“This came about really as a response to what was happening to publishers during the pandemic,” Al Qasimi said.

“It was a way for us to bring together all the stakeholders in the publishing value chain to talk to each other for the first time in history. We were talking to booksellers, libraries, warehouses, printers, distributors, illustrators, and authors—the whole value chain was really communicating with each other to find solutions for our industry.

“And this is an important way for us to really pave the way forward and to have a roadmap for our industry. We asked our members who should be included in this team, and the answer was everyone—everyone needs to be included in this plan. Everyone in our industry has an important role to play. No matter how small you are, you’re still an important player.

“This was a huge, huge initiative for us,” Al Qasimi said about the development of the Inspire program, led by the offices of IPA in Geneva.

“And I’m happy to share that all of our reports [PDF] are available for anybody who’s interested to learn more about this on the IPA site.

“It’s a way for us to really jump-start our industry after the pandemic.

“I know we’re not over the worst yet,” she said. “I know where some places are still suffering the impacts of the pandemic.

“But we are, I think, seeing a lot of hope and a lot of resilience coming out of our industry.”

Joined by the World Intellectual Property Organization’s chief Daren Tang and the UNESCO director-general Audrey Azoulay, the IPA produced a February symposium on the Inspire Charter and its findings.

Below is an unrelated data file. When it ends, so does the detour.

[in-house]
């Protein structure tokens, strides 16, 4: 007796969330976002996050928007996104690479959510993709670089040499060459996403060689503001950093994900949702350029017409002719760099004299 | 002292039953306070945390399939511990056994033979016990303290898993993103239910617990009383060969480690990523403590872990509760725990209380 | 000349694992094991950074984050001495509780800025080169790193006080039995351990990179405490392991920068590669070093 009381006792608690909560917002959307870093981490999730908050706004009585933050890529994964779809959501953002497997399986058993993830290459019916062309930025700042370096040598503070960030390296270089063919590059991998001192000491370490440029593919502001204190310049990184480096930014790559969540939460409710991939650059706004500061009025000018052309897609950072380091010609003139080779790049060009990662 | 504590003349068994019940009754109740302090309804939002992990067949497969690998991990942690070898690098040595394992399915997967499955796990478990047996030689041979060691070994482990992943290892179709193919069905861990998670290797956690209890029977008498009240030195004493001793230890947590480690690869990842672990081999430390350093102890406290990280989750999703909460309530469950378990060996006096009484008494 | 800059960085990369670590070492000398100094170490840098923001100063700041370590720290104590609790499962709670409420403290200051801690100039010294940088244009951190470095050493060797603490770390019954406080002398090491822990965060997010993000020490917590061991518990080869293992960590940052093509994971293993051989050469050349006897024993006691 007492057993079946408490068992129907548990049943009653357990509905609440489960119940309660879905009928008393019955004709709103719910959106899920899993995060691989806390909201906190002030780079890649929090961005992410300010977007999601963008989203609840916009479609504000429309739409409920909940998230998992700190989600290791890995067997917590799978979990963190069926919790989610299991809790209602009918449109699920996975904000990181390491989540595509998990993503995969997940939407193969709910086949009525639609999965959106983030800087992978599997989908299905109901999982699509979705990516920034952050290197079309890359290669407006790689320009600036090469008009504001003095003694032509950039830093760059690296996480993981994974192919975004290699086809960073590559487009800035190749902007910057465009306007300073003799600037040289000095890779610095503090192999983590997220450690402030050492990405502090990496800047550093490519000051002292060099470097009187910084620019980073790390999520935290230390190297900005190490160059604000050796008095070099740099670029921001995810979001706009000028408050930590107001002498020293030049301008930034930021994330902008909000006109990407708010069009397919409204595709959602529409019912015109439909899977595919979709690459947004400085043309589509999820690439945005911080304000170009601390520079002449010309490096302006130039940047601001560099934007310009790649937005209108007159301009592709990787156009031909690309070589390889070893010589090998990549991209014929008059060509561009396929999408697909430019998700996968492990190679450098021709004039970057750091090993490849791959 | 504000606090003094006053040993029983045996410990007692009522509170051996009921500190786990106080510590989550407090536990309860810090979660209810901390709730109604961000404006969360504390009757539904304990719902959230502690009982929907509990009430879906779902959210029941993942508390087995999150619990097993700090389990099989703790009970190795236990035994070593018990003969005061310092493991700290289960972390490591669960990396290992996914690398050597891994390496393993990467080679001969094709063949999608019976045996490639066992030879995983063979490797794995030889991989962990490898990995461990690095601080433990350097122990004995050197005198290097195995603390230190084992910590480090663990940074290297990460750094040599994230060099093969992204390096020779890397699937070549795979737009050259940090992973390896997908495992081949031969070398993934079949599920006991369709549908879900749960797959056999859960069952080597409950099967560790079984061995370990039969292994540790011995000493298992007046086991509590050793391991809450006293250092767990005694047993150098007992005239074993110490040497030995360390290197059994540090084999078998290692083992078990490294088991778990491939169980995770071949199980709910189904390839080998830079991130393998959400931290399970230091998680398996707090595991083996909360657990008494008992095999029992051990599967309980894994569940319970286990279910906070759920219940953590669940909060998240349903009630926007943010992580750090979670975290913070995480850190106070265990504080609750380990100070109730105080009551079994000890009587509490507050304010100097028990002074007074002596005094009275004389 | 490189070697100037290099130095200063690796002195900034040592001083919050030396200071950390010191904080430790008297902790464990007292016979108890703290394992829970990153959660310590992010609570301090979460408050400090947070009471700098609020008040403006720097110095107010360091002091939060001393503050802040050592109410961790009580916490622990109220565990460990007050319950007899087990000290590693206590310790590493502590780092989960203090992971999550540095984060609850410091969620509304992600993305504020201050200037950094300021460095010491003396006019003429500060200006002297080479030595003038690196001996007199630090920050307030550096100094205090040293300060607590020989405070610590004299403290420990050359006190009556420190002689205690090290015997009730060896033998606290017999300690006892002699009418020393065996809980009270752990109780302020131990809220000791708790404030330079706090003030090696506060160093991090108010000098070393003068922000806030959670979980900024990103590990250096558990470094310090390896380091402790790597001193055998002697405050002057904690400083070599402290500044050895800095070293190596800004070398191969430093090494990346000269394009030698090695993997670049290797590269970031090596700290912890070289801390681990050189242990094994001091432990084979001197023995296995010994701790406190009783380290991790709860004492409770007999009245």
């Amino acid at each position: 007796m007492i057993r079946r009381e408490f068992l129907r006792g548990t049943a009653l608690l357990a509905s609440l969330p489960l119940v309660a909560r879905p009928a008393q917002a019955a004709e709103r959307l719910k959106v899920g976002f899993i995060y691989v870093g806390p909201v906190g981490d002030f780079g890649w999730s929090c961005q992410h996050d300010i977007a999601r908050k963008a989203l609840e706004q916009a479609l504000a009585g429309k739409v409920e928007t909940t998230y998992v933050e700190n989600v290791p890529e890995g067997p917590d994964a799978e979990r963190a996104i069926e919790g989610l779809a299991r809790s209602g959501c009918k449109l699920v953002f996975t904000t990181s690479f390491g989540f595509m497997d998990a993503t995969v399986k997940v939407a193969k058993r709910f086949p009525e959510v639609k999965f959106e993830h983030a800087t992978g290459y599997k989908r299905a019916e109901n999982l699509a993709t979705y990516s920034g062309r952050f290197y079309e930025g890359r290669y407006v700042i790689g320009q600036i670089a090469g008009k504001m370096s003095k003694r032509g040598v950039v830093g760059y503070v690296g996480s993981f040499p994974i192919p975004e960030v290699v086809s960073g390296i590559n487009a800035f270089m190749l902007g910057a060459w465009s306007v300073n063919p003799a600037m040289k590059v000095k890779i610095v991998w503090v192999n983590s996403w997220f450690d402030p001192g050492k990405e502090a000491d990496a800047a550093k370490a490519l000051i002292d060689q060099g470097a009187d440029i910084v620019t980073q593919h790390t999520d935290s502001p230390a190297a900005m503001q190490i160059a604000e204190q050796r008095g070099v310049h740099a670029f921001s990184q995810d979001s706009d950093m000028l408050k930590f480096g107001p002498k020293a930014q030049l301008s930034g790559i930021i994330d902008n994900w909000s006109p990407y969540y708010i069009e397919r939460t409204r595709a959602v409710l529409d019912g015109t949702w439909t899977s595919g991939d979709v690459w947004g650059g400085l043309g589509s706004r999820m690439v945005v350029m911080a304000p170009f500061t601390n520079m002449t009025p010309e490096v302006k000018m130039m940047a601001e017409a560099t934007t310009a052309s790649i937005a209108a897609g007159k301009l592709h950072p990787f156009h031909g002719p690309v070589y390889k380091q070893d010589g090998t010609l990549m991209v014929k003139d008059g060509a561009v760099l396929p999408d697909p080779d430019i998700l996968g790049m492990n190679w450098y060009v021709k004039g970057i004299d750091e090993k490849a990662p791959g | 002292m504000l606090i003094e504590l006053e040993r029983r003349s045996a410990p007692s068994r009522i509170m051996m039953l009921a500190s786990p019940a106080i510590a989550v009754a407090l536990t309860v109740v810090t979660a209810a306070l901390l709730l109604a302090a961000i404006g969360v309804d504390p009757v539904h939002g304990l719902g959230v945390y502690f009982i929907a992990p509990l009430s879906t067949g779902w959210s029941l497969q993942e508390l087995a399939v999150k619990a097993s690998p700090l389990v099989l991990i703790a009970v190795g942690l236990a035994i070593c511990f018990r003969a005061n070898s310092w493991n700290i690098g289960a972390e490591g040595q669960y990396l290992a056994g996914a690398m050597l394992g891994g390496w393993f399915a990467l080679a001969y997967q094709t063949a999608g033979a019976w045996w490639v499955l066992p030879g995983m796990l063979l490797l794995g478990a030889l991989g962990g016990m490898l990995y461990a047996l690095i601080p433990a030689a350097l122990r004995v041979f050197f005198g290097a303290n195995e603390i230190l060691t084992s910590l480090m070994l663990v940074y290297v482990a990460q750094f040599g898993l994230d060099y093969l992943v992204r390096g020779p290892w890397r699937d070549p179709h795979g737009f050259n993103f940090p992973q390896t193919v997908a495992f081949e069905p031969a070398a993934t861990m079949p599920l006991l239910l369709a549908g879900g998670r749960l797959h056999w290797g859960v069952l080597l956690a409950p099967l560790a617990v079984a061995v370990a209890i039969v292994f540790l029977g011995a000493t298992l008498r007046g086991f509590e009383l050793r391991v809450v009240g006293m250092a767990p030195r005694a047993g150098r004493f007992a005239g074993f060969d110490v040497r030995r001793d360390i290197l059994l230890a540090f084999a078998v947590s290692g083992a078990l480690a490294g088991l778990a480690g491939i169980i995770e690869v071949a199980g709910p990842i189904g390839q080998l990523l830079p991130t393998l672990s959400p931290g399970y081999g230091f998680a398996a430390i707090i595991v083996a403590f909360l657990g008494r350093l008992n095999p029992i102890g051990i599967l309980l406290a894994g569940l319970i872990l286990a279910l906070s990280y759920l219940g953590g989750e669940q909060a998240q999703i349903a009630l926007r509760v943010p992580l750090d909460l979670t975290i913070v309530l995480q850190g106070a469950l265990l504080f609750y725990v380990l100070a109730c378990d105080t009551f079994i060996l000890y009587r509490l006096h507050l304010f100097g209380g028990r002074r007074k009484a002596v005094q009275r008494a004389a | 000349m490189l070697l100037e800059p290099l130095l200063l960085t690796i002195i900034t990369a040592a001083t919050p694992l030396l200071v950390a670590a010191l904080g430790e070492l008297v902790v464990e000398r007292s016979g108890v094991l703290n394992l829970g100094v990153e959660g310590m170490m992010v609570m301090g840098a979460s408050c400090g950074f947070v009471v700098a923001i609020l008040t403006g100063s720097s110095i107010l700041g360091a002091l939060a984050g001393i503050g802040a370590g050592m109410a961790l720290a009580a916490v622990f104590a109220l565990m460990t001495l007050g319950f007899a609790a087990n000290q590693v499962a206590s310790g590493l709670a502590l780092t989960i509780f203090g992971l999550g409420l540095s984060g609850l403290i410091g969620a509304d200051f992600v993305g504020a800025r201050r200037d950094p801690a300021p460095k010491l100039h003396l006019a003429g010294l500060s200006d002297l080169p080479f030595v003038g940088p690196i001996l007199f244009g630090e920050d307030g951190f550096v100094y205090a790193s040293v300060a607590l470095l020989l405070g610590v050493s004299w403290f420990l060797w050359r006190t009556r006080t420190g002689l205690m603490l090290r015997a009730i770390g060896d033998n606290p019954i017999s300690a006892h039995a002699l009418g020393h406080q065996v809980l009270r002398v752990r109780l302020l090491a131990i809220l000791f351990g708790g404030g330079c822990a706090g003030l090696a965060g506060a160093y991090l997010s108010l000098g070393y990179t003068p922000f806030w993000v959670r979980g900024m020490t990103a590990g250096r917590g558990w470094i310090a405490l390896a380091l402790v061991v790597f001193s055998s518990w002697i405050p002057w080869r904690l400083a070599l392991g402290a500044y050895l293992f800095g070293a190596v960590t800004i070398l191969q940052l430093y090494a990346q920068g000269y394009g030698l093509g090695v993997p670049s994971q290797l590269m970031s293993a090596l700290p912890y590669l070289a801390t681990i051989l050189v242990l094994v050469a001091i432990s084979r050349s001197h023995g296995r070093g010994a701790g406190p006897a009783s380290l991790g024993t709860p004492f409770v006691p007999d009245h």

One of the upshots of the work on the Inspire Charter was the identification of five areas of stakeholder focus for world publishing—basically the most important elements of both needs and progress in the world industry.

She listed them for the São Paulo professional program audience, which included some who have been quite active in the development of the organization’s evaluations and plans.

Five Leading Concerns for Publishers

Those five areas and brief excerpts from Al Qasimi’s comments about them follow.

  • Copyright: “We have to strengthen all of our channels of protection of copyright. As much as possible. Especially with the increased demand for digital content. Suddenly, piracy becomes very easy. So we need to make sure we’re always protecting our authors’ work.”
  • The freedom to publish: “During the pandemic , we saw many cases in which we had to protect some of our publishers and authors and give them the freedom that they needed to publish without government censorship.”
  • Sustainability: “Everywhere I went I was asked this question about the paper crisis happening in our industry. How can we be more sustainable as a publishing industry? What can we do to reduce our carbon footprint? So we identified sustainability as a very important theme for us in the Inspire initiative.”